SOUNDTRACK CDs - Sept. 2002

Here in Portland there are several theaters where you can eat while watching second-run films.
I'll have an Absinthe and a French pastry with this first one, thank you...

AMÉLIE - Music by Yann Thiersen - Virgin/Miramax 72438 10790 2 7:

A perfectly delightful collection of music for a perfectly delightful film. Thiersen is a multi-instrumentalist performer and composer and gives us 20 tracks (all but two from his pen) which match up with the intriguing goings-on of the film's heroine as she attempts to bring together various people while imaginatively avoiding allowing the same to happen to herself. Many of the cues are in waltz time, befitting the gamine-like choreography of this modern-day Audrey Hepburn. Few vocals, so no worry about translations.

A pair of Very Dramatic Hollywood Filmscores...

K-19, The Widowmaker - Music by Klaus Badelt performed by the Kirov Orchestra and Chorus/Vallery Gergiev - Hollywood Records 2061-62371 2:

With a highly serious and dramatic plot involving submarines I guess (how about just a short paragraph description of the story, eh?) and a critically-acclaimed role for Harrison Ford, this new film would draw interested soundtrack collectors regardless. But since half of the CD is an impressive Suite for Orchestra and Chorus in G Minor which can well standard alone as an abstract classical work, many who seldom invest in soundtracks would find this an attractive listening experience. The four movements of the work are subtitled Fear, Fate, War and Soul - giving some idea of the functional use of the music. But that doesn't detract from its powerful effect even if you never see the movie. Gergiev draws plenty of emotional expression out of his forces, making many more standard Hollywood symphonic score recordings sound bloodless. This would probably be a real kick in discrete multichannel - it's not bad using ProLogic II.

- John Sunier

SIGNS - Music by James Newton Howard - The Hollywood Studio Symphony - Hollywood Records 2061-62368-2:

Suitably creepy score for a suitably creepy movie. The startling visuals and the rather different role for actor Mel Gibson are the main things going for this film. Newton's score does a good job supporting and adding emotional flavor, but it probably doesn't stand alone well for someone who hasn't seen the new film. 13 cues. More soundtrack albums seem to be giving credit to the performers than in the past; perhaps to illustrate that the whole thing isn't just a product of the composer's synthesizers.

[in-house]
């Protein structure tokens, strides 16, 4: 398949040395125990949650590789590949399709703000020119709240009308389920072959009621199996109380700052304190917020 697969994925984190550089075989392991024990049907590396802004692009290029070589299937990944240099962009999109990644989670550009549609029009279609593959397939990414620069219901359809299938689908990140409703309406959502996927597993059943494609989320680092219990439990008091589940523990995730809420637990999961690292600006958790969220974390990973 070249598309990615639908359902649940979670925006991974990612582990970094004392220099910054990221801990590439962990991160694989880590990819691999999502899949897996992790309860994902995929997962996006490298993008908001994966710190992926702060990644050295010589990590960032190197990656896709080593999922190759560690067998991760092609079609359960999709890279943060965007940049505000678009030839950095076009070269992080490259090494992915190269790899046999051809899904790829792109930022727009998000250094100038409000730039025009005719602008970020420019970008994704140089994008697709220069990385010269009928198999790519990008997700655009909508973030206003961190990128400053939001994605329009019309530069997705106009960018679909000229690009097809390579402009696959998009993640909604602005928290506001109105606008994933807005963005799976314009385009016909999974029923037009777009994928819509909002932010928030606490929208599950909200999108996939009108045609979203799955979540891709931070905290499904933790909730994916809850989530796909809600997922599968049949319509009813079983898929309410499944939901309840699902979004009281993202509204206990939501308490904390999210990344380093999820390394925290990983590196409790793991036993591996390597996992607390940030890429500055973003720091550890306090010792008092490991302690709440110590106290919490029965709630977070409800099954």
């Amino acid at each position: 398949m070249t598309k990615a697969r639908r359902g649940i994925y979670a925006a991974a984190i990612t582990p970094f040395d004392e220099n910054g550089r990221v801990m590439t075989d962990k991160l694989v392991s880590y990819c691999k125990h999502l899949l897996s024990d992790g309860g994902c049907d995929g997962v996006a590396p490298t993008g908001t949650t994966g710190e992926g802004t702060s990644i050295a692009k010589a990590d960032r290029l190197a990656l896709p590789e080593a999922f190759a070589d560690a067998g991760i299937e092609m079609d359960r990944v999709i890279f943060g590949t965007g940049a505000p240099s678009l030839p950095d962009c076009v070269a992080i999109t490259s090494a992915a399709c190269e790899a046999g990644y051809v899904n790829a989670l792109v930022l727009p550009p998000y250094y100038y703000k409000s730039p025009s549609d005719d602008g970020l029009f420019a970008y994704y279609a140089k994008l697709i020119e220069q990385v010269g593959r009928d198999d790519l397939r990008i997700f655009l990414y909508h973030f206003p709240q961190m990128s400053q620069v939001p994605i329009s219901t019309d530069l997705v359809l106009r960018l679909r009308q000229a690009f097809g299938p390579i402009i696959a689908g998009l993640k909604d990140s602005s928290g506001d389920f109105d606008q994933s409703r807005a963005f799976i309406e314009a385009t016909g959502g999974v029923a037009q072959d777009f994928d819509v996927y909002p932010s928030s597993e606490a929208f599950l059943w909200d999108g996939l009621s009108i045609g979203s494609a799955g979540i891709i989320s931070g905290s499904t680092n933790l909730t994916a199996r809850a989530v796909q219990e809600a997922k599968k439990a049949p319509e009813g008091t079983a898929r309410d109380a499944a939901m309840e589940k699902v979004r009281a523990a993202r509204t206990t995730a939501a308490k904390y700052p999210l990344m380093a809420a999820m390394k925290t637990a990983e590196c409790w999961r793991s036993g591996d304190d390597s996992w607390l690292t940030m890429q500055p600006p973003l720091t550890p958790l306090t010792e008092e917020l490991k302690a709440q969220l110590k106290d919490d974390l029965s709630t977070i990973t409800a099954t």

THE MALTESE FALCON and Other Classic Films Scores by Adolph Deutsch (High Sierra, The Mask of Dimitrios, George Washington Slept Here, Northern Pursuit) - Moscow Sym. Orch./William Stromberg - Marco Polo 8.225169:

Warner Bros. Movie score stars of the 30s and 40s were Korngold, Waxman and Max Steiner, but there were other composers on the staff whose work is being rediscovered thru the expansion of movie music releases on CD. English composer Adolph Deutsch is one of these. He came to Warners from some years as composer-arranger for famed bandleader Paul Whiteman as well as for the Kraft Music Hall radio series. With his fine background in popular music, Deutsch would have been perfect for arranging/conducting musicals, but at Warners Ray Heinsdorf had that down, so it wasn't until Deutsch moved on to MGM in l947 and a series of great musicals which included Annie Get Your Gun, Seven Brides, and Oklahoma! - all of which brought him Academy Awards.

There are anywhere from five to ten cues from each of the five film scores represented here. Most required painstaking restorations of the original scores, which were handled by John Morgan, as on several other soundtrack collections in this series. The notes summarize the plot of each film and there are usually stills from each. Deutsch amends his basic style considerably to fit the needs of each film, but melody usually predominates. Great fun all round, and after reading about the films and hearing the music I often add at least one of these films to my list of "want to see it - if I can ever find it and find the time to watch it."

- John Sunier


Three Movie Scores for Three Great Jazz Films ...